NUR 542- Dynamics of Family Systems
The controversy of whether values should be taught at home or at school has been a debate for many years. In fact, many states have already begun establishing boards to define what core values are most important and should be taught within the school system. This was and continues to be a topic of interest as many legislatures and school officials notice an exponential increase in students and young Americans that exhibit poor decision-making and lack character traits essential for success in today’s society. Cheating, substance abuse, interracial intolerance, poor sportsmanship, and malicious social behavior lead the list of concerns as ...view middle of the document...
The second advantage is that the classroom is the ideal setting to merge textbook information with real-world scenarios. Third, young people spend eight hours a day, five days a week at school. During this time, students interact with other students, teachers, coaches, and other school personnel. This means that the students have the opportunity to learn and then do. Hence, teachers have the chance to observe practical application of the values system and provide real-time feedback.
Teaching values at home is our society’s current practice. It has becoming a dying art, however. The struggle in relying solely on a value system that is taught in the home is that America is rich in culture and diversity. There is a melting pot of ideals that is subject to each family’s individual beliefs. This creates confusion as families themselves struggle with what is proper and what is right. In fact, some families do not have a value system at all. These families survive by any means necessary. This may include dishonesty, disrespect, and injustice. Not only is this a concern, but also the inconsistency of family values. In some homes, values are ever changing. Religion and democracy become intertwined with the values system, which creates a different family structure and dynamic. Due to the frequent changes and evolving expectations, children never grasp the concept of what is real and what is right.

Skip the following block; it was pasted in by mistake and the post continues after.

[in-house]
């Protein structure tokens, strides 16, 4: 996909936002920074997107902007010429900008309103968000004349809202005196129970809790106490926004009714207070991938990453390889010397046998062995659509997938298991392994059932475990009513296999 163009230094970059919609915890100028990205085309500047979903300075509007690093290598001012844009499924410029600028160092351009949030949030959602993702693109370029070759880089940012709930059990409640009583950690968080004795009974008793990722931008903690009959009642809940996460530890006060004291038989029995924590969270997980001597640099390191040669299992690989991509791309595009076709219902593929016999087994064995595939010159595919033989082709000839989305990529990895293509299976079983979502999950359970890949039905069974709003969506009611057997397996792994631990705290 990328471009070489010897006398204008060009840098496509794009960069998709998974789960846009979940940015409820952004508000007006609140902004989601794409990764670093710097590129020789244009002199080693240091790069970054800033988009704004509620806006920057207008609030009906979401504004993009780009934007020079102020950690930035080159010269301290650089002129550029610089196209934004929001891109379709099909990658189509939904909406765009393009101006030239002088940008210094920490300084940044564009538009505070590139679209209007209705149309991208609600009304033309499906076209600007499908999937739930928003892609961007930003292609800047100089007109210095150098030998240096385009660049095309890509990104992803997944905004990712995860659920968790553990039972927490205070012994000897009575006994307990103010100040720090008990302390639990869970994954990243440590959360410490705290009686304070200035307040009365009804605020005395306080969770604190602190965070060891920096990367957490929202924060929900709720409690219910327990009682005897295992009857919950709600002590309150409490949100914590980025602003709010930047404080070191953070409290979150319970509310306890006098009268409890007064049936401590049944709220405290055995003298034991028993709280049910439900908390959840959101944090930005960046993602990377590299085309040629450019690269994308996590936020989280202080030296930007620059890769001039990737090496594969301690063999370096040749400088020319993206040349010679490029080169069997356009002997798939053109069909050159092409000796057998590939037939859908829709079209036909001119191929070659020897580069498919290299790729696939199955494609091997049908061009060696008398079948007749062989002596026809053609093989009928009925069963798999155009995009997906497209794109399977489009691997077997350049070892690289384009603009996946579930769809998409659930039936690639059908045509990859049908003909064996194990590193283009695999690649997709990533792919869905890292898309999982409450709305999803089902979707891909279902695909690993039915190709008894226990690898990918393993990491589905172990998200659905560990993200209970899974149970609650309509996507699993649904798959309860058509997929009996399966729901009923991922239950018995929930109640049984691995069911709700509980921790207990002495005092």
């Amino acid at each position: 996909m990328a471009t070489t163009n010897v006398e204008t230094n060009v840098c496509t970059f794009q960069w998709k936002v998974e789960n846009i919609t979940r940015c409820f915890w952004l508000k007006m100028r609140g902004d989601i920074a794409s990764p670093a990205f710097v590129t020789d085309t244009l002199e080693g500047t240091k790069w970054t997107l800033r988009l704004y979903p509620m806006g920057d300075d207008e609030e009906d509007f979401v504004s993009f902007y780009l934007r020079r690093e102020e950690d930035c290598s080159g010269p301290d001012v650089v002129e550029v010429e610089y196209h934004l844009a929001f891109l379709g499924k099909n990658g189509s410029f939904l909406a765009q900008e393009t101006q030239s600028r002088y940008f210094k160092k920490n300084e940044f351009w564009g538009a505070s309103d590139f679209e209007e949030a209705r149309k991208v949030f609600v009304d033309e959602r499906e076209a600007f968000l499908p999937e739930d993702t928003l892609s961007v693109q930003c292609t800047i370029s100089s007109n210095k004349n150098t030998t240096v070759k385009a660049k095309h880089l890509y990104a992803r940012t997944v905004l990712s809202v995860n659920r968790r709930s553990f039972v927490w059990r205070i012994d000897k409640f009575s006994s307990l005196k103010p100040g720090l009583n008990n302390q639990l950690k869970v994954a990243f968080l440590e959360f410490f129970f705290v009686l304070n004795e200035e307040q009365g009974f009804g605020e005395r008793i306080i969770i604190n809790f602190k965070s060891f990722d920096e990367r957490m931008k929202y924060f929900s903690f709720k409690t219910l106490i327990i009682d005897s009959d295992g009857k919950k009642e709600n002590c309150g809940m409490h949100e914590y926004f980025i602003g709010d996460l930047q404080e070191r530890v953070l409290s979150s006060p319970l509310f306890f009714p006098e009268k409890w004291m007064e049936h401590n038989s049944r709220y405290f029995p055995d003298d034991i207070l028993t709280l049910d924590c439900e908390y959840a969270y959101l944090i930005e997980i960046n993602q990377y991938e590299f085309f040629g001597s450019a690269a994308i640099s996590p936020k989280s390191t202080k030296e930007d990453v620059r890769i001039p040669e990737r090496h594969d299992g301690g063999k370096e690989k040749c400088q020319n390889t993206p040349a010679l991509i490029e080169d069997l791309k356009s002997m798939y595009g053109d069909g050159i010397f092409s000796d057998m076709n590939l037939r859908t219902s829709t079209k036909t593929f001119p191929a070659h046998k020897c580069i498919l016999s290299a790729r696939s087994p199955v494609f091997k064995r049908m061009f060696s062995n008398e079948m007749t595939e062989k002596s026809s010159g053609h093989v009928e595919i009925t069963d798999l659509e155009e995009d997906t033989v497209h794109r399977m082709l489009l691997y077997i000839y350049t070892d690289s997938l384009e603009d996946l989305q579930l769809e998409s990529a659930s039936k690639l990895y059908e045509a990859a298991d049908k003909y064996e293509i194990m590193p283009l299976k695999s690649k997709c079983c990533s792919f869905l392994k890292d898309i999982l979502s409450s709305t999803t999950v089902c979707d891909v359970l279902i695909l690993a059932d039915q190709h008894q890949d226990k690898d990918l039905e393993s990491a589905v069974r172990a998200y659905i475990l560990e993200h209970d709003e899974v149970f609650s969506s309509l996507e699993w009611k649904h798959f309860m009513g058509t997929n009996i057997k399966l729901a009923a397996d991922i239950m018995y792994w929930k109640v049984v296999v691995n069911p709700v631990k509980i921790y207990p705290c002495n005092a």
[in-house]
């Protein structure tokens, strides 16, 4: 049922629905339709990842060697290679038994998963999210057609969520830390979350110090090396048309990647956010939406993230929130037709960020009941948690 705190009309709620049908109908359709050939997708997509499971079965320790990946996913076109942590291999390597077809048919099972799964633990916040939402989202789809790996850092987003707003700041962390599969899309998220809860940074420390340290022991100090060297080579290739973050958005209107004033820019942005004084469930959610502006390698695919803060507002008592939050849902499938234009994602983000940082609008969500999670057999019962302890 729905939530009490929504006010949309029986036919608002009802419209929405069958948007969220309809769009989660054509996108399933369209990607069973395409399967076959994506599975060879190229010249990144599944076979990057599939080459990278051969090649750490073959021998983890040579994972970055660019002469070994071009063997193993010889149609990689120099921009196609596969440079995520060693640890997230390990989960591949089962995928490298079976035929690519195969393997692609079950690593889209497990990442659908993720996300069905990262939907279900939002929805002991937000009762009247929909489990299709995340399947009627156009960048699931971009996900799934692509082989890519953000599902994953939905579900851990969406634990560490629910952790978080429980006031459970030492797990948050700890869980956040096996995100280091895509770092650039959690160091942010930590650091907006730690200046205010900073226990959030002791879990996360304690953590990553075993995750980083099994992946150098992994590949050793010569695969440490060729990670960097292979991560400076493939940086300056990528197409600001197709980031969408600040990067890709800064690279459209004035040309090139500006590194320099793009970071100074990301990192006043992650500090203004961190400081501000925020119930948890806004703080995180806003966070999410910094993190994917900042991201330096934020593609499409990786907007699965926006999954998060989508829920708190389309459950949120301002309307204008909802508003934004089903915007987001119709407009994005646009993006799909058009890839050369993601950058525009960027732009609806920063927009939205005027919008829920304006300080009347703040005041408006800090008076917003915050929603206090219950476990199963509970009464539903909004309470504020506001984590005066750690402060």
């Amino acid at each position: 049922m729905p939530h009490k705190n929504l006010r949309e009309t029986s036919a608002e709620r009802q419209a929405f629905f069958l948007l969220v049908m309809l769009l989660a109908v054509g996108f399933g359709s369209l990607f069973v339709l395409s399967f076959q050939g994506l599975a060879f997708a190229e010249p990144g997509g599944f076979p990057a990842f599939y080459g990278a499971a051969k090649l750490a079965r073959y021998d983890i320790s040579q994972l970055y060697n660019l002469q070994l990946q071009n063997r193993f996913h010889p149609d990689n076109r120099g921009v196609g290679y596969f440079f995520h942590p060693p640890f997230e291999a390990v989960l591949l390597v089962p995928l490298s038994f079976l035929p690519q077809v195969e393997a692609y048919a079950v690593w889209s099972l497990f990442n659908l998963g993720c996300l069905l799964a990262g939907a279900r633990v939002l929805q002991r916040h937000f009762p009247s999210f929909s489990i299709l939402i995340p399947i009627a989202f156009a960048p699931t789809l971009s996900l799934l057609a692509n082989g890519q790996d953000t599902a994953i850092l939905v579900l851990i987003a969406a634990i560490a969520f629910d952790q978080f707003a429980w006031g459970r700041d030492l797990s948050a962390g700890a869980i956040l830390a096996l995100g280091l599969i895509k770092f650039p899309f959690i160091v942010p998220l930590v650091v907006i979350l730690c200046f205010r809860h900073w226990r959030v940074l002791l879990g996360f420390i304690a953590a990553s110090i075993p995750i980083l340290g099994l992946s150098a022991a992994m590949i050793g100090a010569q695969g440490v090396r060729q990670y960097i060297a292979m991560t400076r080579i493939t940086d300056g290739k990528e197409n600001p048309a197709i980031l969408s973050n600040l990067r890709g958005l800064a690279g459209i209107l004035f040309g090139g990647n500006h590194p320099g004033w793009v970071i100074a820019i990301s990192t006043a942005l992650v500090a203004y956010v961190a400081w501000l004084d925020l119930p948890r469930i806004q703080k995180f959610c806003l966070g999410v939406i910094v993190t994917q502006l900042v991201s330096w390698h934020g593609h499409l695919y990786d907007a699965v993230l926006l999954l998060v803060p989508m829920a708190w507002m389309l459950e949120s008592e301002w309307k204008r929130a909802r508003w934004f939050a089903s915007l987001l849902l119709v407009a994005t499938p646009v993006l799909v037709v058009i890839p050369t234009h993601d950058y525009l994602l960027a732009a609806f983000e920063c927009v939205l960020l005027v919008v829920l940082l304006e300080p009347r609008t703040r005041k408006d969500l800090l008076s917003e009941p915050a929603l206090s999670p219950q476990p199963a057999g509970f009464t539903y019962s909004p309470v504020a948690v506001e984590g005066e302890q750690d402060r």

While the current practice has its concerns, there are those individuals that argue that values are best taught in the home. Some fear that the value system will be lost in the mainstream schooling system. The supporters of home-based values education understand that this type of learning is not founded in a textbook, but has a solid foundation in wholesome parenting. Parents have the responsibility of communicating with their children about the relevance and importance of values. This teaching builds communication and relationships within the home. In addition, it fosters individualism and critical-thinking. The value transmission from parent to child is the hallmark of successful children within society. More importantly, children understand that their parents have an expectation of them. In order for the transmission of values to be successful, the child has to accept the values that parents consider to be important. This training allows the child to gain an understanding of right and wrong. It also gives them the opportunity to grasp the values as their own (Hardy et al cited by Barni et al, 2011). As a child begins to process and act on family values, a transition can be seen. This transition leads to success in the home, school, and community.
An additional argument to consider is that the teaching of values at home adds to the richness of the American culture. This is seen as values are applied to different contexts. This is also seen as values are ranked according to importance based familial preference. The result...